MAY DAY IN MONTANA

Part IV of V

Previously: Kayaking with two friends, Sandy capsizes, and needs help.

 

Carolyn and Cheryl help me empty water from my boat. I unclip my dry bag and strip down, grateful for the sun warming my goose bumps. I towel off and put on the set of dry clothes I brought. The three of us festoon nearby bushes with everything wet and settle down for lunch.

We laugh a lot, give thanks for a good and safe outcome, and compare our stories, each telling how we experienced what has happened. Carolyn says, “Now we know how you will react in a dangerous situation.” Cheryl nods agreement. She adds, “You’ll be level-headed. Able to think and plan.”

I remember how Cheryl beached her kayak and came running with her rescue rope. And, Carolyn saved my boat. I think, “That’s what they did, too.”

I have escaped the potentially bad situation with only what will be a large bruise on my thigh.

It could have been much worse. I could have been battered on the boulders, or knocked out. Maybe even crushed between boat and rock or sucked under in a hydraulic, where the water swirls like a front-loading washing machine.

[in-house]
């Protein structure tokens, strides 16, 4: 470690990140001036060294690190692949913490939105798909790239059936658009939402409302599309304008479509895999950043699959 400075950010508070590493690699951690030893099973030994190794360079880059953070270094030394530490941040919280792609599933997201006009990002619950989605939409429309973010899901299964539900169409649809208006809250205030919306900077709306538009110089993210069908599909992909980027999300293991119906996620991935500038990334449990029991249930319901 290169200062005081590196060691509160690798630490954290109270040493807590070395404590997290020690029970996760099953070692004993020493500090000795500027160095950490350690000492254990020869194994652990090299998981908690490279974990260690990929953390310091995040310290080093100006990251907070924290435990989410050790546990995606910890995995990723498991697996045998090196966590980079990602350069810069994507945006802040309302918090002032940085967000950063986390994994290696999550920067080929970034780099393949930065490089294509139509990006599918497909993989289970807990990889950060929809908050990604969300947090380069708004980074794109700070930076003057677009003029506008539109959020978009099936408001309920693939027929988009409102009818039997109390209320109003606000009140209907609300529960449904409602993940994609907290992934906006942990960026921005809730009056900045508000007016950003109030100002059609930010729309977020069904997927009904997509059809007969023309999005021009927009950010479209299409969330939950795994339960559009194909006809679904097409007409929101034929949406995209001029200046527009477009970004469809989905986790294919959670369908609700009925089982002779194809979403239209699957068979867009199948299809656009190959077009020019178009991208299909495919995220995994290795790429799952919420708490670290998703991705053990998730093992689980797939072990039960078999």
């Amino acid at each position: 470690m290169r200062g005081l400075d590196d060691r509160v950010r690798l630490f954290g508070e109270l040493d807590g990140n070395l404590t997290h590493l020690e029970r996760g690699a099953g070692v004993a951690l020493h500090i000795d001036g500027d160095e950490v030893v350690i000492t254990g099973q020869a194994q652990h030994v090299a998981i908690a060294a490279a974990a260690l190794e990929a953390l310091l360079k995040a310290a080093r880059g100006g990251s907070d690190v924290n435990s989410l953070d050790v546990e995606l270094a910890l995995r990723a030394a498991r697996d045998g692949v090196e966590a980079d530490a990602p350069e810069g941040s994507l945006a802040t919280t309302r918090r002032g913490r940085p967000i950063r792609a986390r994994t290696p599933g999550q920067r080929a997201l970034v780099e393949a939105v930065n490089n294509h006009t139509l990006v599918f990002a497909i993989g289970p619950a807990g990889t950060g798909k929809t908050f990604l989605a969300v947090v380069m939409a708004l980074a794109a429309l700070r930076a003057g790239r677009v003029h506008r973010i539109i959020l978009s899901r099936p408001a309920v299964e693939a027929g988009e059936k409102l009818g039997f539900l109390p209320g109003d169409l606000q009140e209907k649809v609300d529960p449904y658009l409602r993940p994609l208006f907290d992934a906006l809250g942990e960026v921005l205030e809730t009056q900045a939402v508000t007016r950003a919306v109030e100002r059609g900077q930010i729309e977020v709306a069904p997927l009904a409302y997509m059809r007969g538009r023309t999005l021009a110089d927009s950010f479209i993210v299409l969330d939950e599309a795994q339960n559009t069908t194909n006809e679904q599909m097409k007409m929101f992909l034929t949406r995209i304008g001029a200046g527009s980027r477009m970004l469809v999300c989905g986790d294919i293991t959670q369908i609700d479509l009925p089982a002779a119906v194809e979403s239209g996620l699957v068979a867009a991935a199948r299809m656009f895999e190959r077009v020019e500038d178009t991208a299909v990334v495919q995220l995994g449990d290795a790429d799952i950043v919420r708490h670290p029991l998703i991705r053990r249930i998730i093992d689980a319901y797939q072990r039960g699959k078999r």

I give heartfelt thanks to Carolyn and Cheryl and The Universe as we push off and head downstream. I know we have more rocks gardens to deal with and I feel fear. “What if I capsize again?”

Sandy photographs a friend while recently kayaking in Florida.

Sandy photographs a friend while recently kayaking in Florida.

Sandy (June ‘14) adds, “The secret of being a kayaker is the ability to see up to half a mile ahead to make split second decisions and moves well before one actually arrives at the hazards that can cause a spill. It takes several seconds for a move to unfold. By then, it can already be too late and one watches in horror as one’s mistake becomes manifest.” 

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